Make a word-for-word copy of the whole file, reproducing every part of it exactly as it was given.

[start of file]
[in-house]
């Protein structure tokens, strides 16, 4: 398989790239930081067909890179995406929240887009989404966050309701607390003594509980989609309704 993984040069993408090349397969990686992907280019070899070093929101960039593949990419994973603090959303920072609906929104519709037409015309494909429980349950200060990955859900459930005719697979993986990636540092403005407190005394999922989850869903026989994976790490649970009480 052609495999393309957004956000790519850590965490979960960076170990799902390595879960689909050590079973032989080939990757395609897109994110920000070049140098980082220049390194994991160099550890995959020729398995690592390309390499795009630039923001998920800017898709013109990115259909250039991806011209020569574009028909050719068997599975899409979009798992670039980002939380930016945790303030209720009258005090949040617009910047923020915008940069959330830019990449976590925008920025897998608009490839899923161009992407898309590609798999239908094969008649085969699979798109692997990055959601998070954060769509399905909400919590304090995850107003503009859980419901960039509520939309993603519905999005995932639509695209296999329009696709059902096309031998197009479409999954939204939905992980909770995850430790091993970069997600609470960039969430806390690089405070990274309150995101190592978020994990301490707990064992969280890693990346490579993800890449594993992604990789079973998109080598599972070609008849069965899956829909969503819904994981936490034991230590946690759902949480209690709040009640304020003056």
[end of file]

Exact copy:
[in-house]
């Protein structure tokens, strides 16, 4: 398989790239930081067909890179995406929240887009989404966050309701607390003594509980989609309704 993984040069993408090349397969990686992907280019070899070093929101960039593949990419994973603090959303920072609906929104519709037409015309494909429980349950200060990955859900459930005719697979993986990636540092403005407190005394999922989850869903026989994976790490649970009480 052609495999393309957004956000790519850590965490979960960076170990799902390595879960689909050590079973032989080939990757395609897109994110920000070049140098980082220049390194994991160099550890995959020729398995690592390309390499795009630039923001998920800017898709013109990115259909250039991806011209020569574009028909050719068997599975899409979009798992670039980002939380930016945790303030209720009258005090949040617009910047923020915008940069959330830019990449976590925008920025897998608009490839899923161009992407898309590609798999239908094969008649085969699979798109692997990055959601998070954060769509399905909400919590304090995850107003503009859980419901960039509520939309993603519905999005995932639509695209296999329009696709059902096309031998197009479409999954939204939905992980909770995850430790091993970069997600609470960039969430806390690089405070990274309150995101190592978020994990301490707990064992969280890693990346490579993800890449594993992604990789079973998109080598599972070609008849069965899956829909969503819904994981936490034991230590946690759902949480209690709040009640304020003056």